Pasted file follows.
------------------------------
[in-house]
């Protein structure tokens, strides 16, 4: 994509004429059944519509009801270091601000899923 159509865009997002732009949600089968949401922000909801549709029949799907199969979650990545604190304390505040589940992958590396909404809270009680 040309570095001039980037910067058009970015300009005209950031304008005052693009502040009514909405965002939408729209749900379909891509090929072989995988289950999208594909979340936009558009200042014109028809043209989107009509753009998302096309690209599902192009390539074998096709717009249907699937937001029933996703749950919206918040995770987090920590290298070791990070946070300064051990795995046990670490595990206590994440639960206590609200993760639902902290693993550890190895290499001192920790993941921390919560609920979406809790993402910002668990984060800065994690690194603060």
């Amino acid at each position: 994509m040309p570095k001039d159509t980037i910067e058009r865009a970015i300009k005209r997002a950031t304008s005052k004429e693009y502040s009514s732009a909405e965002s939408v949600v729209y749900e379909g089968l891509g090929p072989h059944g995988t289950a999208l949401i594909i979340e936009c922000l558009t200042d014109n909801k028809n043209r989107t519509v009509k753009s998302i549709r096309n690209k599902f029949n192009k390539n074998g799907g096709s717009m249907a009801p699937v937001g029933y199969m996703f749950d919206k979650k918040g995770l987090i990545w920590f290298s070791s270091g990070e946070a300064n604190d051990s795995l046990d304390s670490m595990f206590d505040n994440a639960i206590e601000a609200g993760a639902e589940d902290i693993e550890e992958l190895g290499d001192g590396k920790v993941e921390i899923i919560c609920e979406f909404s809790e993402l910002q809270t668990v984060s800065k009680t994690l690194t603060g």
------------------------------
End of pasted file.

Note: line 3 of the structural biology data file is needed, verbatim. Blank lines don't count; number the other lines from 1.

């Amino acid at each position: 994509m040309p570095k001039d159509t980037i910067e058009r865009a970015i300009k005209r997002a950031t304008s005052k004429e693009y502040s009514s732009a909405e965002s939408v949600v729209y749900e379909g089968l891509g090929p072989h059944g995988t289950a999208l949401i594909i979340e936009c922000l558009t200042d014109n909801k028809n043209r989107t519509v009509k753009s998302i549709r096309n690209k599902f029949n192009k390539n074998g799907g096709s717009m249907a009801p699937v937001g029933y199969m996703f749950d919206k979650k918040g995770l987090i990545w920590f290298s070791s270091g990070e946070a300064n604190d051990s795995l046990d304390s670490m595990f206590d505040n994440a639960i206590e601000a609200g993760a639902e589940d902290i693993e550890e992958l190895g290499d001192g590396k920790v993941e921390i899923i919560c609920e979406f909404s809790e993402l910002q809270t668990v984060s800065k009680t994690l690194t603060g």